Dhaka Saturday, July 20, 2024

Children’s books are becoming culturally-sensitive
  • Desk Report:
  • 2022-09-18 23:58:38

Crafting and publishing a children’s book means taking a lot of things into consideration, such as the content and message of the stories, as well as the quality of production. But are parents willing to bear the expense of the effort that goes into it?

Capkata, a scary invisible being, is out there. So, Dipu and children like him are not allowed to go outside alone. But Dipu doesn't like to stay at home and so he goes out and befriends the strange thing named Capkata.

This storybook belongs to six-year-old Rouja. The pages of the sturdy paperback book have been turned so many times and in so many places that it has lost its shine. But you can't blame her for that.

With big colourful illustrations, smooth pages and big letters - the entire book is a treat for the eyes, especially for young ones. Most importantly, Dipu is of brown skin, like Rouja is, which is an important element for a Bangladeshi child to feel represented in literature.

Capkata is an Ikri Mikri production, a children's books publishing house in Bangladesh. Starting in 2016, Ikri Mikri has published almost 70 books and sold almost 20,000 copies in the last five years.

"Most of these books are unique, with new stories and illustrations, created by homegrown writers and artists," said Mahmudul Haque, the publisher of Ikri Mikri.  

Mayurpankhi is another publishing house that has been working with children's literature in Bangladesh since 2012, according to publisher Mitiya Osman.

Mayurpankhi's 'Babuibela' is a favourite among grown-ups as well. Written and illustrated by Reesham Shahab Tirtho, this illustrated book features the journey of the writer's experiences of fatherhood.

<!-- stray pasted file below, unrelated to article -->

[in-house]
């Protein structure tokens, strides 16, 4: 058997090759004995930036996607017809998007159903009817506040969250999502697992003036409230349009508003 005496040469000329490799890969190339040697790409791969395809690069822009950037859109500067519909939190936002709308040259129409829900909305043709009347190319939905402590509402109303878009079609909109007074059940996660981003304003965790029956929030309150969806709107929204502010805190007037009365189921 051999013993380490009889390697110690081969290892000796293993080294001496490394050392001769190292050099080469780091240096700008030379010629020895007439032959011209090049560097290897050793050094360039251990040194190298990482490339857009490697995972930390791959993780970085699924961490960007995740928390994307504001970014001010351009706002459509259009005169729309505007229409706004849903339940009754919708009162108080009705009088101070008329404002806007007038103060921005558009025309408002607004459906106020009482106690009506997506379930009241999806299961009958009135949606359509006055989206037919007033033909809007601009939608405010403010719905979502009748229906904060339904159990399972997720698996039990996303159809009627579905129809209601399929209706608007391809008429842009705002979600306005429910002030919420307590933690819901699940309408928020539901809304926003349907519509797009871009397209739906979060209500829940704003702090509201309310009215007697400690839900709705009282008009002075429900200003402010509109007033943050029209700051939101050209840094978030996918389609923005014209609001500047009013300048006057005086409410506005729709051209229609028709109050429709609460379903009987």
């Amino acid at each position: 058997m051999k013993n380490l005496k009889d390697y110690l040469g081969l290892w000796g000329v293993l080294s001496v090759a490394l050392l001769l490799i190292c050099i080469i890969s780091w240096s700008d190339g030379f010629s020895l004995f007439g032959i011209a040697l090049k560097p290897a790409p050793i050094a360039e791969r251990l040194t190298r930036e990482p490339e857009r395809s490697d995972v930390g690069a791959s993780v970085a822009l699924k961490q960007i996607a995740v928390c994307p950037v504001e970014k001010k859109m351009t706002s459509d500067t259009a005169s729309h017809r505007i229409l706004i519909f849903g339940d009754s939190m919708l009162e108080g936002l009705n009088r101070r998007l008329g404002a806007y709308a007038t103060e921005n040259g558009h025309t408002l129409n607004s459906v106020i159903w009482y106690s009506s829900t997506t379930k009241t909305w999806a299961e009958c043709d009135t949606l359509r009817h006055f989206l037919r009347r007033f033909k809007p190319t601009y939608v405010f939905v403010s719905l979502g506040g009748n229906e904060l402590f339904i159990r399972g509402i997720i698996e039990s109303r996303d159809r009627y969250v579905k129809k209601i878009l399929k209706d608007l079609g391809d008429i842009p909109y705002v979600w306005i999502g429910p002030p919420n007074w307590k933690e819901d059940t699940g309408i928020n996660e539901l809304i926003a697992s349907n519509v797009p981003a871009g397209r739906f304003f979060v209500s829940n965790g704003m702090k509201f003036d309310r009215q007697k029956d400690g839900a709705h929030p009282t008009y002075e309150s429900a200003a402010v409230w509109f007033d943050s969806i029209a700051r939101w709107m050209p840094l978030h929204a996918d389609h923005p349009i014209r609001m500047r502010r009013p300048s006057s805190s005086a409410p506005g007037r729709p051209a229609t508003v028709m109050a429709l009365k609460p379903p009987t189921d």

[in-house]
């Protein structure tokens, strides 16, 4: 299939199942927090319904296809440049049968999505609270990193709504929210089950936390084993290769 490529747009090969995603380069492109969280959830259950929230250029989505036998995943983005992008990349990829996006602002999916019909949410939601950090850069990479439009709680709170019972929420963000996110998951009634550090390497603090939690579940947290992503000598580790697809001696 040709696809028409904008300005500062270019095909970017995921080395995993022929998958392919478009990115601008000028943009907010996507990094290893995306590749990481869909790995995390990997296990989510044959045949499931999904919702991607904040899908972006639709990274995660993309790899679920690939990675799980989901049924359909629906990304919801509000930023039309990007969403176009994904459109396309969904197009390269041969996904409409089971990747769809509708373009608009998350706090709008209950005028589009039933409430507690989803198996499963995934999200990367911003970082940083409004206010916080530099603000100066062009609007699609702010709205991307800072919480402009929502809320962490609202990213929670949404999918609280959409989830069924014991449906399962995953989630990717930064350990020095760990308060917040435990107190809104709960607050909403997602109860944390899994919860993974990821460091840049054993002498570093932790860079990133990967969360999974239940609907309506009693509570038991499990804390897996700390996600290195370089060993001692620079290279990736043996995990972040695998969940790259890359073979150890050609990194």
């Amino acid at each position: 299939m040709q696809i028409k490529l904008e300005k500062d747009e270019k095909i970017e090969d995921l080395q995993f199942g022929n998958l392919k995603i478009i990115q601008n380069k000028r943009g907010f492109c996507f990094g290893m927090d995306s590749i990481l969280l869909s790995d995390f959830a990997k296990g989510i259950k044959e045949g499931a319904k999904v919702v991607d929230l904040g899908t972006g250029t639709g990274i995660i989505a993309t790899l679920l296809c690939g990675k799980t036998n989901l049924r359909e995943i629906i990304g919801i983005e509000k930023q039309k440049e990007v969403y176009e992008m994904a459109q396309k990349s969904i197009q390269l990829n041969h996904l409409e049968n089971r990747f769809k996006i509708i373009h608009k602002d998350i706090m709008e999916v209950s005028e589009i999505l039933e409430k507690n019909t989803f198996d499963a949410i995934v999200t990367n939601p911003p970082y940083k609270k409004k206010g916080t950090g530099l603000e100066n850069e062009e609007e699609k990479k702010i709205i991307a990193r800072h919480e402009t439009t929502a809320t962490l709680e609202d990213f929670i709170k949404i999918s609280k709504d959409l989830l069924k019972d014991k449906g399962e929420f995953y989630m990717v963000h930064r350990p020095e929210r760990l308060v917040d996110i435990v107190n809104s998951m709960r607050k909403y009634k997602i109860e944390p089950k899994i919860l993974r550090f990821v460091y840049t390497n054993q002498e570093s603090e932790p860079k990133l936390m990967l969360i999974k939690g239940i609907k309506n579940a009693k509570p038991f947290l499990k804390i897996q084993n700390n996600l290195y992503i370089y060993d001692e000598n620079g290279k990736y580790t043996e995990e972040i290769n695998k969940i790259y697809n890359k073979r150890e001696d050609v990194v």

On their website, they have more than 130 books in Bangla and English. Besides, the publishing house has books in Chakma, Marma and Tripura languages.

Apart from modern publishing houses like Ikri Mikri and Mayurpankhi dedicated to children's literature, there is the Bangla Academy and Adorn publications who have been publishing children's books and magazines for a long time. These publications have been quietly transforming the nature of stories consumed by Bangladeshi children; bringing them much closer to our native cultural mores.

However, of late, these publications have become pricier. For example, the price of Ikri Mikri books range from Tk100 to Tk250, while for Mayurpankhi books - story books to illustrated books - the price ranges from Tk100 to Tk700.

In a pandemic and an inflation-struck country, are the parents willing to pay for these books?

Children's books of the past
Mitiya Osman reminisced about her childhood while talking about her publishing house. She said, "during the 1970s, 80s and 90s, there were Russian story books that the former Soviet Union published. Pragati and Raduga publishers published some of the most stunning children's literature in Bangla. Nani Bhoumik, Hayat Mamud, Arun Shome, Dwijen Sharma and many other prominent writers translated those books."